The Middle Years Ministry

THE MIDDLE YEARS MINISTRY is a Site Dedicated to Providing Resources, Ideas, and Help to Next Generation Pastors, Leader, Directors, Teachers, Mentors. Our goal is to MEET YOU in the MIDDLE in the Middle Years
, the Pivotal 5th-9th Grade Years. The middle ground between children’s ministry and high school ministry. The age where 85% of people make their final life-long faith decisions.

Thursday, May 31, 2018

Five Practical Ways to Balance Family & Ministry (Jeff Beckley)

Did I miss something?  When did stacking rocks become an art form?  Apparently, “rock balancing” has become somewhat of a phenomenon.  In fact, there is even a Rock Stacking World Championship held in Llano, Texas.  Rock balancing is just as it sounds.  You take a rock and you balance it on another rock.  We have graduated from pet rocks, and are now using rocks for art.  
Just like in rock stacking, the key in ministry life is balance.  But for those in ministry, it is easier said than done. The hours can often overflow into the evening and into the weekend.  Still young in the pastorate, I’ve learned lessons the hard way, and am still learning ways of balancing my precious young family with the ministry that I cherish.  And, it is a question that I often ask veterans in ministry, who seem to have a great handle on balancing family and ministry.  
So, here are just a few practical ideas that I’ve heard from my mentors...
  • Take Them With YouThis may be the advice I’ve heard the most from ministry veterans. And it is to take your family, especially your kids, with you while you do ministry. Take your kid with you to a hospital visit, allow your wife to participate in counseling when appropriate, and let your teens enjoy your kids and not see them as a hindrance. Here’s another key: Teach your kids that being in ministry has benefits too. Although daddy may have late nights, they also have a day off during the week, can take them to conferences at hotels with pools, and of course leftover pizza. Show your family ministry is a blessing, not a burden.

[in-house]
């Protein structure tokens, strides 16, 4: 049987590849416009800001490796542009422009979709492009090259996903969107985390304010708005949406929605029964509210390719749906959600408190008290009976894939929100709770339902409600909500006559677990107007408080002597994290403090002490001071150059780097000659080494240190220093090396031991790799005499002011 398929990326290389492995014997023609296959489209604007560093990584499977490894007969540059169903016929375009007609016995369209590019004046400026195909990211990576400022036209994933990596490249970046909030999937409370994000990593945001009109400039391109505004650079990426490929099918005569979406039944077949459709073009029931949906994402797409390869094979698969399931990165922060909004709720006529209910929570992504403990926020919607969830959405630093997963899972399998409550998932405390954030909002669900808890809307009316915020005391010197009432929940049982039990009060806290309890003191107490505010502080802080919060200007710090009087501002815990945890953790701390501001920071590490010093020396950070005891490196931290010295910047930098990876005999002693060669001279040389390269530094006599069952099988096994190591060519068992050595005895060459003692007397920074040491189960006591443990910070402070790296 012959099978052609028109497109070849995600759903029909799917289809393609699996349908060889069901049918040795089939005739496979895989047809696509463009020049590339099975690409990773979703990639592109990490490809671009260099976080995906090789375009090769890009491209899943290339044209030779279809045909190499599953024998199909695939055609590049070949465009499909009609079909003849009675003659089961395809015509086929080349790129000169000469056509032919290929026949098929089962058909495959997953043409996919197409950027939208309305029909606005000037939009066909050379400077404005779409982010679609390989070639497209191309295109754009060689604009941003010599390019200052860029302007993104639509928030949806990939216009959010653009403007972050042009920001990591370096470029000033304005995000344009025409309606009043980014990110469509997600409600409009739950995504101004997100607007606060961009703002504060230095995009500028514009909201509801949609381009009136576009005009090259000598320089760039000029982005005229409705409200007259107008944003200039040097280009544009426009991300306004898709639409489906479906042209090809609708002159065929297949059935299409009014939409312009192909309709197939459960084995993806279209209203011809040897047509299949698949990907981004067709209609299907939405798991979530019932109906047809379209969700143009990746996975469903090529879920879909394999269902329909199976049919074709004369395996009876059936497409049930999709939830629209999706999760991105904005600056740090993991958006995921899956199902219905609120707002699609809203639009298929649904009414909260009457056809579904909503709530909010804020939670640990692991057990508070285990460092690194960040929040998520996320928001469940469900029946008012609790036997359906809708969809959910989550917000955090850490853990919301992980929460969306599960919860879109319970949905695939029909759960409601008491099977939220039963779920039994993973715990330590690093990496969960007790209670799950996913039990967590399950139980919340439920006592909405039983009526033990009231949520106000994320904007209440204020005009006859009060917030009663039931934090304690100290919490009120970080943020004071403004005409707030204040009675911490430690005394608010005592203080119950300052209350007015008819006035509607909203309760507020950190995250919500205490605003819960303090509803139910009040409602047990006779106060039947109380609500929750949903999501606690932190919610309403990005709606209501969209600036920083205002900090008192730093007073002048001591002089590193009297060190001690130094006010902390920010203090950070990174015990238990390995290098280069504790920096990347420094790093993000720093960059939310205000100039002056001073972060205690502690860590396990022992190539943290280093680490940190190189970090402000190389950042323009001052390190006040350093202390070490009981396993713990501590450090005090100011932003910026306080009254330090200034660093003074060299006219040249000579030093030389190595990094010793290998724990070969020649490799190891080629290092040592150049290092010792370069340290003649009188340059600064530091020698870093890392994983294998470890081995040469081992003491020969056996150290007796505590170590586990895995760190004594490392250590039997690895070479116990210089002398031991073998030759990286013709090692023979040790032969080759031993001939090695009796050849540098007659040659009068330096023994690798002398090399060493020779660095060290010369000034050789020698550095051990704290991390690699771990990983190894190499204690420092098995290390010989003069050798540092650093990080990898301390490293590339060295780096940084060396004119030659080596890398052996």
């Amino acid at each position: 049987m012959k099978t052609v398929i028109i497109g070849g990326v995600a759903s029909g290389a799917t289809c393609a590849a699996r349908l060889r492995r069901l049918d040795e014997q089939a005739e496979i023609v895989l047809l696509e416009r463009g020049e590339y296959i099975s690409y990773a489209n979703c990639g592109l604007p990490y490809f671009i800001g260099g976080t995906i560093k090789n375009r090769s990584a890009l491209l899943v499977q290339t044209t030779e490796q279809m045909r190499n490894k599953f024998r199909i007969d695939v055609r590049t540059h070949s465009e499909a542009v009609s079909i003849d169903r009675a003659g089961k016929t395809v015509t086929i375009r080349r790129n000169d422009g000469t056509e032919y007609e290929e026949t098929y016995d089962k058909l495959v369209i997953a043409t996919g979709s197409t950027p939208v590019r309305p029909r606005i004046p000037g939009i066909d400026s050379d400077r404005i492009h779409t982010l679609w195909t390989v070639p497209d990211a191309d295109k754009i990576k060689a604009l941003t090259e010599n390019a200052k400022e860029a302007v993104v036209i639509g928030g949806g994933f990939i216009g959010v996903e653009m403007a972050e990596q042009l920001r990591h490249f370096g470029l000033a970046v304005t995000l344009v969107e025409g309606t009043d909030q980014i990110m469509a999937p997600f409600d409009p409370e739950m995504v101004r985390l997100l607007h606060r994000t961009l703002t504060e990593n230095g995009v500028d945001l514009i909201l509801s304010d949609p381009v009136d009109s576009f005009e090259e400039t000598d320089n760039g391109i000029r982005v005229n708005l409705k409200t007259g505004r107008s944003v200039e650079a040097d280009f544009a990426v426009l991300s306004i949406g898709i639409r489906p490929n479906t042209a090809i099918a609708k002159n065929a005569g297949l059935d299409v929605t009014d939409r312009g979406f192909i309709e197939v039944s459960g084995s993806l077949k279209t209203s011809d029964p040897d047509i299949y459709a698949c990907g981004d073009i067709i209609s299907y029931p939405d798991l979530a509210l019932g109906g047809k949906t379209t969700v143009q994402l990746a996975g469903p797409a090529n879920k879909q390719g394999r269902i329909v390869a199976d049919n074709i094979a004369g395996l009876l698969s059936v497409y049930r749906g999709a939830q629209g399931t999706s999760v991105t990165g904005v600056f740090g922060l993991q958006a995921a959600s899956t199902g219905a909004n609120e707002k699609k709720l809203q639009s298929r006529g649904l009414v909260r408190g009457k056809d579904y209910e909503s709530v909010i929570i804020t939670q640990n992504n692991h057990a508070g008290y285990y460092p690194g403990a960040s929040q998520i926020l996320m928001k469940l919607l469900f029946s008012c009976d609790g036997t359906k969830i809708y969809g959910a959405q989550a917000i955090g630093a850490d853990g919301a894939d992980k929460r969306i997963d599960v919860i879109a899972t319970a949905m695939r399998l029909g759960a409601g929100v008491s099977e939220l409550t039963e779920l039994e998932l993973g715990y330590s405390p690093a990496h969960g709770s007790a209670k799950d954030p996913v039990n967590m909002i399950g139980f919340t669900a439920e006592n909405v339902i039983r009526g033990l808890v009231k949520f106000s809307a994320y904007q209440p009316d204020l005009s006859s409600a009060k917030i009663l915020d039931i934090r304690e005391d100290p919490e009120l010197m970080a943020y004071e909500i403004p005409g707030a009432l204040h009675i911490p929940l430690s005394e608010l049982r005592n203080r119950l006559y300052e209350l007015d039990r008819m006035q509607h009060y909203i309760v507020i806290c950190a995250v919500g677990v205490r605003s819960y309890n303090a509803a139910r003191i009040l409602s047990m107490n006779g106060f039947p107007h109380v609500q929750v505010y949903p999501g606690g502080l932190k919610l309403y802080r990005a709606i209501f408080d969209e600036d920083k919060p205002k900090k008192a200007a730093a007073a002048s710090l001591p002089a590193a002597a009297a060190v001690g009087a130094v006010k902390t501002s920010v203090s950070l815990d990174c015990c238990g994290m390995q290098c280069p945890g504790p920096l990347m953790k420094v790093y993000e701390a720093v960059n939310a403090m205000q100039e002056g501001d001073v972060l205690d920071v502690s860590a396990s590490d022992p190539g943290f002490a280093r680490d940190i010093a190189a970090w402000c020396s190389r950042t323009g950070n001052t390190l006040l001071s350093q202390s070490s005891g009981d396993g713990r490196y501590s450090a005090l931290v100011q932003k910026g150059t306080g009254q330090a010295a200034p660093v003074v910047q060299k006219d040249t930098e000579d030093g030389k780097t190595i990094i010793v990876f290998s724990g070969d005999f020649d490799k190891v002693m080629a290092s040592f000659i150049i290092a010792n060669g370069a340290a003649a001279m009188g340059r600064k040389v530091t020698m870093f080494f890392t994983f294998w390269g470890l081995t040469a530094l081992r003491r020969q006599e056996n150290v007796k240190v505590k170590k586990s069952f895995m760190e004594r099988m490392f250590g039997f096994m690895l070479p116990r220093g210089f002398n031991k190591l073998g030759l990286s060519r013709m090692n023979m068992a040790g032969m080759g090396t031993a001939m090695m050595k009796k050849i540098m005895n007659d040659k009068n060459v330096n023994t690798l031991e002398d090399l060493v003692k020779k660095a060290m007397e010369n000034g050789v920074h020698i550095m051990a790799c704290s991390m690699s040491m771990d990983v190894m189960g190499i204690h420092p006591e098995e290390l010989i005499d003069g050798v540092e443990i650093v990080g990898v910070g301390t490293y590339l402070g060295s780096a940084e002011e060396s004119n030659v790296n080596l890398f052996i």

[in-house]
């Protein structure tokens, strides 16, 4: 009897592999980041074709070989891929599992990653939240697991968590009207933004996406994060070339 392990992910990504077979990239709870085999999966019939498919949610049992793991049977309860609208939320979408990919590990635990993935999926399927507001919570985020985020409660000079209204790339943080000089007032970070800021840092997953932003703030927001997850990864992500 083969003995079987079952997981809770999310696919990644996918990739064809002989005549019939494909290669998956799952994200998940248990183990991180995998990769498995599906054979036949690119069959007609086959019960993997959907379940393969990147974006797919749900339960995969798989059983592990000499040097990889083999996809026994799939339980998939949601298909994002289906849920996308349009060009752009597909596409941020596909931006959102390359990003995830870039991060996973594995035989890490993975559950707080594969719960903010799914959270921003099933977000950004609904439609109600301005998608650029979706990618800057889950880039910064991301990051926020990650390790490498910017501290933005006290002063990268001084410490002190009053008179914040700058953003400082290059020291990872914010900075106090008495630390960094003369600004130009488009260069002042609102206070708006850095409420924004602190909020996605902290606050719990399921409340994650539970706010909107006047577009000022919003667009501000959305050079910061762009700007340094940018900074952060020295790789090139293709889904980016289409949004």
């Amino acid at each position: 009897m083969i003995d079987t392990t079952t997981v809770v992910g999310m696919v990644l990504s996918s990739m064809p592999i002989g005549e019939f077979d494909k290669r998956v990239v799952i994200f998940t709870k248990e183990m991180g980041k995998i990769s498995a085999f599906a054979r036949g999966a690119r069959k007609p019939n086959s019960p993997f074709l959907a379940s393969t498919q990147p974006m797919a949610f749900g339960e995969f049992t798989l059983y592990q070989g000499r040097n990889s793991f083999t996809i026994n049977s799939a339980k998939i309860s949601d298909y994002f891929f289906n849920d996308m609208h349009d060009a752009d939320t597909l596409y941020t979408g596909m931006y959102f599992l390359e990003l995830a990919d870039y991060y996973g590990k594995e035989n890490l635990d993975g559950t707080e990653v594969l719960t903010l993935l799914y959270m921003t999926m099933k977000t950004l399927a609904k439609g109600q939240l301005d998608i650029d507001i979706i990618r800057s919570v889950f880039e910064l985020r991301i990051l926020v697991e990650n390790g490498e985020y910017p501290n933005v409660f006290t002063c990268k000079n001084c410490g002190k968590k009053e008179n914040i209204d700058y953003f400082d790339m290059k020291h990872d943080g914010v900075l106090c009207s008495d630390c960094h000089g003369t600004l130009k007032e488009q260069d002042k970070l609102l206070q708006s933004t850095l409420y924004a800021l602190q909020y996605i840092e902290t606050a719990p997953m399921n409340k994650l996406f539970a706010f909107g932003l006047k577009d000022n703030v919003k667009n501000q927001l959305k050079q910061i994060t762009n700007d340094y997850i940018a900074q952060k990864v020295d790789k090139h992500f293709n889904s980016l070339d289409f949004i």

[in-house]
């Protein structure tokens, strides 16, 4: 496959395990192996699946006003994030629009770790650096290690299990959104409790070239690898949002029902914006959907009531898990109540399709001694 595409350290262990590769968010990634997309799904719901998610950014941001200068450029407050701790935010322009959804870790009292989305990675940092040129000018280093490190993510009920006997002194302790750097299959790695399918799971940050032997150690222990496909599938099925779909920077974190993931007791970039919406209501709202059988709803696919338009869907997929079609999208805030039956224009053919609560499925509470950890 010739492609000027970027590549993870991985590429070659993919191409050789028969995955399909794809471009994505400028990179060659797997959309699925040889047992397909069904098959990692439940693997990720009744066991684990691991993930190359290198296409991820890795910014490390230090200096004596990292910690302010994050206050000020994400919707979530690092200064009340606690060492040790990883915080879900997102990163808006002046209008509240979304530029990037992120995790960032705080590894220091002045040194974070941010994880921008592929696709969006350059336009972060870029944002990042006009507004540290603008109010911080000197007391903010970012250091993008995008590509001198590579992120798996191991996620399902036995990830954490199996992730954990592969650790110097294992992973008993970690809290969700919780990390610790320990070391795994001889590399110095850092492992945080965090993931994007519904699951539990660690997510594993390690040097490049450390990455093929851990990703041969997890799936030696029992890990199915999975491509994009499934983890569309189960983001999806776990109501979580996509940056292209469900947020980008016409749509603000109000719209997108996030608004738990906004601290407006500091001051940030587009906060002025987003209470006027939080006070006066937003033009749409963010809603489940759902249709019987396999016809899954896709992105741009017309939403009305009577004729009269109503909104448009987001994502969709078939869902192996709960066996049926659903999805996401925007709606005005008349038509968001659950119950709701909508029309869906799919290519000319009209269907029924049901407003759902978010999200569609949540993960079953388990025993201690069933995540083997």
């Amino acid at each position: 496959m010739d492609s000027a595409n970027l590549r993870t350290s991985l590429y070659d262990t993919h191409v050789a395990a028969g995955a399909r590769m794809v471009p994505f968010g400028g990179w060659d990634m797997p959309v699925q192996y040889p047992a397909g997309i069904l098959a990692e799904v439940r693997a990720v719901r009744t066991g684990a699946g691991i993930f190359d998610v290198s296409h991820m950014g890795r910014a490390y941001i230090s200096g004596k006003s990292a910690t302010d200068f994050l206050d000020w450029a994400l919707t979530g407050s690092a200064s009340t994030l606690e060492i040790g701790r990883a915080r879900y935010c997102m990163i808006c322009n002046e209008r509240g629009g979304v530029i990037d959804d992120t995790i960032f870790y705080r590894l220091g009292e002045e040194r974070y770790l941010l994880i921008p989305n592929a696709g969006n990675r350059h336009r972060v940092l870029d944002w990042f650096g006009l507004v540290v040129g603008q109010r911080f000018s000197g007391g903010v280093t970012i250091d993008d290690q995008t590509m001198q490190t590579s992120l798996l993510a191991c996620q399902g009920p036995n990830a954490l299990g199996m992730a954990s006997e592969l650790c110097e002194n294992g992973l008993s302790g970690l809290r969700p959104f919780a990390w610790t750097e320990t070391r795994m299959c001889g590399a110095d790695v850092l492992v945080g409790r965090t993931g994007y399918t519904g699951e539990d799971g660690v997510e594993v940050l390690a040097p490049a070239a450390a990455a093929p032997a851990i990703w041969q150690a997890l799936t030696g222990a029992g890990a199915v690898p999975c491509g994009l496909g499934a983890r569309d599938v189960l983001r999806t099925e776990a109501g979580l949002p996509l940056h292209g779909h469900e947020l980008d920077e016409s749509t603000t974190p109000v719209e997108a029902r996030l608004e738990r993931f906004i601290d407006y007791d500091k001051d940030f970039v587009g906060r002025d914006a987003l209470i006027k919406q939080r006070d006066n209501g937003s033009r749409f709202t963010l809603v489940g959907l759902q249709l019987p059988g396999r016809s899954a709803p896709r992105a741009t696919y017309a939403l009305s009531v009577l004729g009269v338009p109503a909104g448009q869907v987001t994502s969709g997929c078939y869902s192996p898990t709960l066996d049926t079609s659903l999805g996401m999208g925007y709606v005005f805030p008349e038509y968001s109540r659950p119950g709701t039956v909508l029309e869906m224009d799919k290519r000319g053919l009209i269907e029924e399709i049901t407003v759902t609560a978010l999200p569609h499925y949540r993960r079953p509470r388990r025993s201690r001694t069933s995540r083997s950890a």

• Go On DatesMake dating your wife a priority in your life. Put it in your schedule on a regular basis. Plan ahead for babysitting and other arrangements that need to be made. But don’t stop there; take your kids on “dates” too. Take this time to teach your daughters what a gentleman does on a date.  Teach your boys how to eat their food with a fork (my boys are still young). Learn about your kids and be willing to invest time in their “likes”.  I want to spend special time with my kids, get to know them more personally, and let them know I value time with them. But this too takes planning and intentional work.
  • Take Your Creativity Home. One of my mentors laid this dagger into my heart. He asked me the question “Is your time with your kids at home as creative as your activities with your teens/children ministries?” OUCH! That one hurt. So, in the months after, I’ve tried my best to be more creative in my time with my kids. This means I’ve set up obstacle courses in the basement, taken advertisement magazines out of the mail and put together “favorite things” craft projects, and even did a neighborhood soccer camp (I had 8 little girls from the neighborhood in my backyard!).
  • Drop Your Work Off at UDF. Another friend told me to drop off your ministry at a place on your way home. Simply pray to God and ask Him to take the burden of ministry, put the criticism, the challenges, and the difficult counseling appointment at the feet of Jesus. Sure, those things will still affect you, but your kids and wife still need your best when you get home. So, my goal is to drop off the struggles of ministry at the UDF (on the way home.  And as you park your car at your home, take a moment to take a deep breath.  Give yourself a motivational speech to serve your family (Neighbors may wonder why you are passionately screaming at yourself in your car, but they probably already know you’re weird).  Pray for strength to give of yourself to your family.  Especially those with young families, don’t expect an IBC root beer, ball game on, recliner & feet up type of a night. Instead, go into the home ready to serve.  
  • Your Phone Can Be Your EnemyPut your phone down. One pastor mentor of mine said he does not come into the house on the phone, but will either pull over or stay in the garage to finish the call. Other ideas given are to take the phone out of the pocket and place it on the coffee maker or dresser. This will allow you to hear it for emergencies, but you won’t be tempted to check out your notifications when someone liked your picture of your cat playing the piano.
Balancing family and ministry can be difficult.  But remember this one phrase that I heard multiple times in my pre-marital counseling – “Your family is your number one parish”.  If you neglect your family, you are neglecting your number one ministry.  And if your family falls apart, your ministry will be soon to follow.  You can do it.  With much prayer, planning, and preparation…you can better “stack” your family and ministry without it falling. 
Jeff Beckley serves as the Youth & Family Pastor in Columbus, Ohio. Jeff has been serving in youth ministry for over a decade. He and his wife, Shannon, have 4 children. Jeff enjoys writing, and over the years has written youth curriculum and Christian magazine articles. He recently released his first book, a teen and young adult devotional called Bottom Line DevotionalThe website for the book is 

His blog serves as a tool and resource for youth ministries across the globe.

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